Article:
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Discussion Starter · #1 ·
Hello I have had 3 Italian colonies for 8 days now and am getting worried since it has been raining for a few days and my colonies may have too much ventilation. Unfortunately I felt compelled to build SBBs for each hive but somehow messed it up, and now there is a 3/4" gap on one side of the reducers. So I have screened bottom boards (not closed either), drilled brood box holes, the small entrance reducer holes, and a 3/4" gap on the side of the reducers, all overventilating my hives. And plus the rain the temps are 55 to 70 degrees. Also, I didn't get to refill the feeder jars in each hive so I'm pretty sure they ran out yesterday. They had comb built two days ago that I saw so they (might?) have enough honey/nectar to live off of. It has rained since yesterday and will rain most of tommorrow, so are my colonies doomed a cold, wet death?
 

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>> And plus the rain the temps are 55 to 70 degrees.

Don't worry about that temperature range, dry bees can handle a wide range of temperatures. Unless your hives are missing lids, they shouldn't have a problem staying dry.

The most likely problem with cold wet bees is in the winter, when high humidity in tightly buttoned up hives can't escape and cold condensation drips on the cluster. I'm not in Indiana, but I'm confident that you still have several months yet to get your hives how you want them to be able to handle winter conditions. :)
 

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Freeze? Temps would have to be in the negative range before that would happen. And even then, No.
 

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I overwintered my hive this past winter in Indiana with the screened bottom board open, the hive was not wrapped and they made it. 50-70 degrees will be no problem at all.
 

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Discussion Starter · #6 ·
Thats relieving :) . I keep finding out my bees can handle my lack of preparation better than I can.
 

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I'm nearby and I overwintered (first year hive) with screened bottom boards open as well. The bees got through so well, I'm more worried about swarming right now (I've knocked off 12+ swarm cells in the last week & a half). These bees can handle the cold better than you'd think.
 

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IMG_86711.jpg

They'll probably be OK. Mine all made it through this - after almost two weeks of mostly rain. Solid bottom boards, restricted lower entrances & small upper entrances. The only ones being fed were some new packages. The pic was yesterday. Today was our first full day of sun in quite some time, and they were going ballistic. The snow was almost gone by sundown.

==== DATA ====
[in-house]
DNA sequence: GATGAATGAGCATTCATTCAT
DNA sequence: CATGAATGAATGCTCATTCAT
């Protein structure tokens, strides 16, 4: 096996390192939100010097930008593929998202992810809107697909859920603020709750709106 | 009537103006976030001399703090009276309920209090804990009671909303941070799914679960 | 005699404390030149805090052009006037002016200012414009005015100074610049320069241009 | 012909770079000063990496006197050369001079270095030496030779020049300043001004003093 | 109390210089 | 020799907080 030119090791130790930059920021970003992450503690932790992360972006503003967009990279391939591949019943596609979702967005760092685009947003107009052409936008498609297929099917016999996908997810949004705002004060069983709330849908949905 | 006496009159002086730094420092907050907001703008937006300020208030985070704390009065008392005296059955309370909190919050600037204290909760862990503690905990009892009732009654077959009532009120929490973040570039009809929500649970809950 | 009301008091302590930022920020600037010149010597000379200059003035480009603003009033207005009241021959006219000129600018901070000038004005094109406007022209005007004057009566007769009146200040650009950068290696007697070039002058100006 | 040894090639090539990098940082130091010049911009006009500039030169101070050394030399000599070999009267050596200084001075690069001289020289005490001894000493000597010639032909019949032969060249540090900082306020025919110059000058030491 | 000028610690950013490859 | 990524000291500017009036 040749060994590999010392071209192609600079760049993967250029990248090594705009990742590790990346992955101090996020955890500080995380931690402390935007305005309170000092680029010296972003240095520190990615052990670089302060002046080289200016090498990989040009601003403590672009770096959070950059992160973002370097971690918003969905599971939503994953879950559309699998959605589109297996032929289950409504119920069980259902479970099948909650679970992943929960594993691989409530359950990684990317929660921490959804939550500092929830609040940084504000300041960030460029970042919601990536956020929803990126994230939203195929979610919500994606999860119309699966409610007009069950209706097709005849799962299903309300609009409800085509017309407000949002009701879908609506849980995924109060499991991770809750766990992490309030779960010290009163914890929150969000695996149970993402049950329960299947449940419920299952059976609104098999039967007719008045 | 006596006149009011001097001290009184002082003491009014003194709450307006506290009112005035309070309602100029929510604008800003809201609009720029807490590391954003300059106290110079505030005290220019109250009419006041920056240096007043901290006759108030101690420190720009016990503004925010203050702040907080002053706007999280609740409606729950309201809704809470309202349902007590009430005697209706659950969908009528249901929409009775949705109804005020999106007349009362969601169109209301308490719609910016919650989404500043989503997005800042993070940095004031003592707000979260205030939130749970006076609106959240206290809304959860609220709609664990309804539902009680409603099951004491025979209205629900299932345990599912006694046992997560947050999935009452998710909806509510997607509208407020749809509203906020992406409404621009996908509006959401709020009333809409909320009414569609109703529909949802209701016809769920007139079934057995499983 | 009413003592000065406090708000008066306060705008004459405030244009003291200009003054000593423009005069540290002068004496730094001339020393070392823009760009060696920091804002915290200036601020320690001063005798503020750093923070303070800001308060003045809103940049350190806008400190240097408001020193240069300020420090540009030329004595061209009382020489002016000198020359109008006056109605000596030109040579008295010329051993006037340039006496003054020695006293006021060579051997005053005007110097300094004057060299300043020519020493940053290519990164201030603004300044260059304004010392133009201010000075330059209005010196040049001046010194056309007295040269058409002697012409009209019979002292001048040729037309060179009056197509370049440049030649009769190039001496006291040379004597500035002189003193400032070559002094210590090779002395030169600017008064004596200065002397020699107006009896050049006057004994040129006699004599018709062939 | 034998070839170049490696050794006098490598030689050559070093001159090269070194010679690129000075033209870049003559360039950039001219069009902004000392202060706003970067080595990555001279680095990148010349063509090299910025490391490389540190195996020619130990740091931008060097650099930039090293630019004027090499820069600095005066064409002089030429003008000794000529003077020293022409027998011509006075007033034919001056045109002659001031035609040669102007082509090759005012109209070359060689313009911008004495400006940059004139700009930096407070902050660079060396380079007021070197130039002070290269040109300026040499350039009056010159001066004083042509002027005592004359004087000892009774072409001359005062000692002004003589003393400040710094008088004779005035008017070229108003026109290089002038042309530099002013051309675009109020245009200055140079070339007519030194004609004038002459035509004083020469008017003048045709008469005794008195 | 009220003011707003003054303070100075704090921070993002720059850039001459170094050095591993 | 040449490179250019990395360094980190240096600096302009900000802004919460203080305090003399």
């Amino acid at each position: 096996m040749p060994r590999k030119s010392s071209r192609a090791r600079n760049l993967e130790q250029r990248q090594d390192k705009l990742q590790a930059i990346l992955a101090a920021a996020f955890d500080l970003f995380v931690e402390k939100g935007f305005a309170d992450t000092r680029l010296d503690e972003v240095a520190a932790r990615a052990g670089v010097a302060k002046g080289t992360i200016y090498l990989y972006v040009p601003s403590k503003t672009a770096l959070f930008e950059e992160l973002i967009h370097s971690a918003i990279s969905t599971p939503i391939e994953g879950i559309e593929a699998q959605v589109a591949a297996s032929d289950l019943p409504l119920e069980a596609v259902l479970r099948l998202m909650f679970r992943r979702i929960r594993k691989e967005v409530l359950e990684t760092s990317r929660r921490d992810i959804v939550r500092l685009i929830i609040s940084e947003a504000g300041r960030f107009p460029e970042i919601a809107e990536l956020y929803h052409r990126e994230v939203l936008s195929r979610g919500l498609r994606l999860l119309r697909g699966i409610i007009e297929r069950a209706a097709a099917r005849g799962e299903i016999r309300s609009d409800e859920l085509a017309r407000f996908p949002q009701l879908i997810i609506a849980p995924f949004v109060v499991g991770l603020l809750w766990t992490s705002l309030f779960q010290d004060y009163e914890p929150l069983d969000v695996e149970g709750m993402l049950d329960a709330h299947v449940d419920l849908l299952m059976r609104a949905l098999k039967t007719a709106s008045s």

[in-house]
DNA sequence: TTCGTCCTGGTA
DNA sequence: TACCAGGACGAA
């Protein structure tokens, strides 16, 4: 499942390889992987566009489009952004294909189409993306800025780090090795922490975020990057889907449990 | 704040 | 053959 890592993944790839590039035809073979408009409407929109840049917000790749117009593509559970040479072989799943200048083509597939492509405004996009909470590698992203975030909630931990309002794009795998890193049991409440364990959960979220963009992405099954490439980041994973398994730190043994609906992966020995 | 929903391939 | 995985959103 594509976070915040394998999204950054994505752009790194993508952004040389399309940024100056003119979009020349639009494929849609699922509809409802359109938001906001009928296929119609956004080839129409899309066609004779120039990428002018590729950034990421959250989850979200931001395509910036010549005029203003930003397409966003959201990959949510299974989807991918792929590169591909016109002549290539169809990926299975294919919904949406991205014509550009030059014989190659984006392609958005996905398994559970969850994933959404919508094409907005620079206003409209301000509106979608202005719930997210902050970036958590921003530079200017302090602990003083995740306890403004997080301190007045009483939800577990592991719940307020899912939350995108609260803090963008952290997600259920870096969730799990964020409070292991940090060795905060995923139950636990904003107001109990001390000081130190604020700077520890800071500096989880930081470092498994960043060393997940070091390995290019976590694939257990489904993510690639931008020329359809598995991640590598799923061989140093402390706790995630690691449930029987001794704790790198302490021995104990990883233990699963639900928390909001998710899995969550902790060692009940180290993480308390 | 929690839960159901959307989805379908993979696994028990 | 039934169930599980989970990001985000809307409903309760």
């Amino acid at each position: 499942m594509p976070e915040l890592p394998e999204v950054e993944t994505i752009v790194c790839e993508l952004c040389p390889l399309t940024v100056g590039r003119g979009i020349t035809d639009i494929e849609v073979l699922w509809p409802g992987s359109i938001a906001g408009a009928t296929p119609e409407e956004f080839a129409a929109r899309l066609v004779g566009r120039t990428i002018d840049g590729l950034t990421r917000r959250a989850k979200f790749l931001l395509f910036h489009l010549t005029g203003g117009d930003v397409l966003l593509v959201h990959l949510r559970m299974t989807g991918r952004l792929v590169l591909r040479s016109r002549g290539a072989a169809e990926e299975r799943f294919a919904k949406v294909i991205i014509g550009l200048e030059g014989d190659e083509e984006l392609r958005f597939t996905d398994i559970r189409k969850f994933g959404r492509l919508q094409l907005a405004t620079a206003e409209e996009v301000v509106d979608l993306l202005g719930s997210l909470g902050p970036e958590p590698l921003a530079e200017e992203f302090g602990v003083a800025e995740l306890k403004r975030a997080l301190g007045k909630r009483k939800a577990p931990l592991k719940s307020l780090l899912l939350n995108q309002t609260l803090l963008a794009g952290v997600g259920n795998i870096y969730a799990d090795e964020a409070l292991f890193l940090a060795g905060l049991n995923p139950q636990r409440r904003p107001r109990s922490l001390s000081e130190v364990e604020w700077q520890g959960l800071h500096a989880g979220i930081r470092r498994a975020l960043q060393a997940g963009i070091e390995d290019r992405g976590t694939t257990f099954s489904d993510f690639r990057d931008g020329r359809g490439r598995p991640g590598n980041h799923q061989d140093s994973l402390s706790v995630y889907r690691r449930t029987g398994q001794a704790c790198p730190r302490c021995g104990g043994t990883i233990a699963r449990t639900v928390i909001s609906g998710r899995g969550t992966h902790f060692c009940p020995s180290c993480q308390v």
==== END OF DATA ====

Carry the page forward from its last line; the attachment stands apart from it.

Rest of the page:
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They'll probably be OK. Mine all made it through this - after almost two weeks of mostly rain. Solid bottom boards, restricted lower entrances & small upper entrances. The only ones being fed were some new packages. The pic was yesterday. Today was our first full day of sun in quite some time, and they were going ballistic. The snow was almost gone by sundown.
Looks like mother nature didn't get the memo. It's spring! Time to warm up.:rolleyes::D
 

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Forecast here in MN calls for below freezing Monday and Tuesday. I have my new package wrapped with tyvek. Screened bottom with mite tray. I have a old heating pad that will stay on that does not have the auto shutoff. Will be putting that in the tray tonight. The bees should be o.k. I'm just worried about the brood.
 

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Forecast here in MN calls for below freezing Monday and Tuesday. I have my new package wrapped with tyvek. Screened bottom with mite tray. I have a old heating pad that will stay on that does not have the auto shutoff. Will be putting that in the tray tonight. The bees should be o.k. I'm just worried about the brood.
I'm 200 miles straight North of you. I have six colonies and they are too far away to get power.I have two with screened bottom boards and four with solids. At the very least I'm planning to slip a OSB sheet under the SBB to keep it a bit more cozy. I just don't know if bees can take a 23F snap like that...this is my first year...I don't want to lose six colonies.
 
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